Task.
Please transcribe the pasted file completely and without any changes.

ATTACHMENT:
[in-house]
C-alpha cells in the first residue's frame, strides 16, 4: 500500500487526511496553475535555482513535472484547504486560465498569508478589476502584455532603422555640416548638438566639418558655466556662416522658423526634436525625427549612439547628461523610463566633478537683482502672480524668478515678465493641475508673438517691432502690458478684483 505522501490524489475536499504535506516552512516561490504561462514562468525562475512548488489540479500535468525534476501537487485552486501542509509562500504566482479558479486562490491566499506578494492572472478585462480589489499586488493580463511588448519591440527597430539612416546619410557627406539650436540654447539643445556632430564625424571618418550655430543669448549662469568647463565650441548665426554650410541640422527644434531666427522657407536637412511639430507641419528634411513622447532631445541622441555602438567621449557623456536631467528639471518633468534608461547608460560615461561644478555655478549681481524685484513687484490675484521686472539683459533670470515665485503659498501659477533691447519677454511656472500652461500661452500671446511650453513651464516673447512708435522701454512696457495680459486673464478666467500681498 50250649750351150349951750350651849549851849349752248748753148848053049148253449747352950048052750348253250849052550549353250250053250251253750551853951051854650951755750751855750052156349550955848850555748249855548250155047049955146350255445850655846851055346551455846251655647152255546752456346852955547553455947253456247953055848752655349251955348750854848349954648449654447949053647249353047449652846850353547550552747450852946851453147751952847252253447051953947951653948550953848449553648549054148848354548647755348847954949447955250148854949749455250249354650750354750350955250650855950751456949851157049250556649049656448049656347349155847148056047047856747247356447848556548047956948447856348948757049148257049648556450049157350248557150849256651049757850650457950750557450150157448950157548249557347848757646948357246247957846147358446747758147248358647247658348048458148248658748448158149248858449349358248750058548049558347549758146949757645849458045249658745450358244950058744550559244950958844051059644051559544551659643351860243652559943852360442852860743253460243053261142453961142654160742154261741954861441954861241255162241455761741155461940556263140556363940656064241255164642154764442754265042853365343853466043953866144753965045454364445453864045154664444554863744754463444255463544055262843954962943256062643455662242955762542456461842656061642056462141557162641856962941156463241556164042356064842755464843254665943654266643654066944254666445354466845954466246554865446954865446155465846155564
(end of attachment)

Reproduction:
[in-house]
C-alpha cells in the first residue's frame, strides 16, 4: 500500500487526511496553475535555482513535472484547504486560465498569508478589476502584455532603422555640416548638438566639418558655466556662416522658423526634436525625427549612439547628461523610463566633478537683482502672480524668478515678465493641475508673438517691432502690458478684483 505522501490524489475536499504535506516552512516561490504561462514562468525562475512548488489540479500535468525534476501537487485552486501542509509562500504566482479558479486562490491566499506578494492572472478585462480589489499586488493580463511588448519591440527597430539612416546619410557627406539650436540654447539643445556632430564625424571618418550655430543669448549662469568647463565650441548665426554650410541640422527644434531666427522657407536637412511639430507641419528634411513622447532631445541622441555602438567621449557623456536631467528639471518633468534608461547608460560615461561644478555655478549681481524685484513687484490675484521686472539683459533670470515665485503659498501659477533691447519677454511656472500652461500661452500671446511650453513651464516673447512708435522701454512696457495680459486673464478666467500681498 50250649750351150349951750350651849549851849349752248748753148848053049148253449747352950048052750348253250849052550549353250250053250251253750551853951051854650951755750751855750052156349550955848850555748249855548250155047049955146350255445850655846851055346551455846251655647152255546752456346852955547553455947253456247953055848752655349251955348750854848349954648449654447949053647249353047449652846850353547550552747450852946851453147751952847252253447051953947951653948550953848449553648549054148848354548647755348847954949447955250148854949749455250249354650750354750350955250650855950751456949851157049250556649049656448049656347349155847148056047047856747247356447848556548047956948447856348948757049148257049648556450049157350248557150849256651049757850650457950750557450150157448950157548249557347848757646948357246247957846147358446747758147248358647247658348048458148248658748448158149248858449349358248750058548049558347549758146949757645849458045249658745450358244950058744550559244950958844051059644051559544551659643351860243652559943852360442852860743253460243053261142453961142654160742154261741954861441954861241255162241455761741155461940556263140556363940656064241255164642154764442754265042853365343853466043953866144753965045454364445453864045154664444554863744754463444255463544055262843954962943256062643455662242955762542456461842656061642056462141557162641856962941156463241556164042356064842755464843254665943654266643654066944254666445354466845954466246554865446954865446155465846155564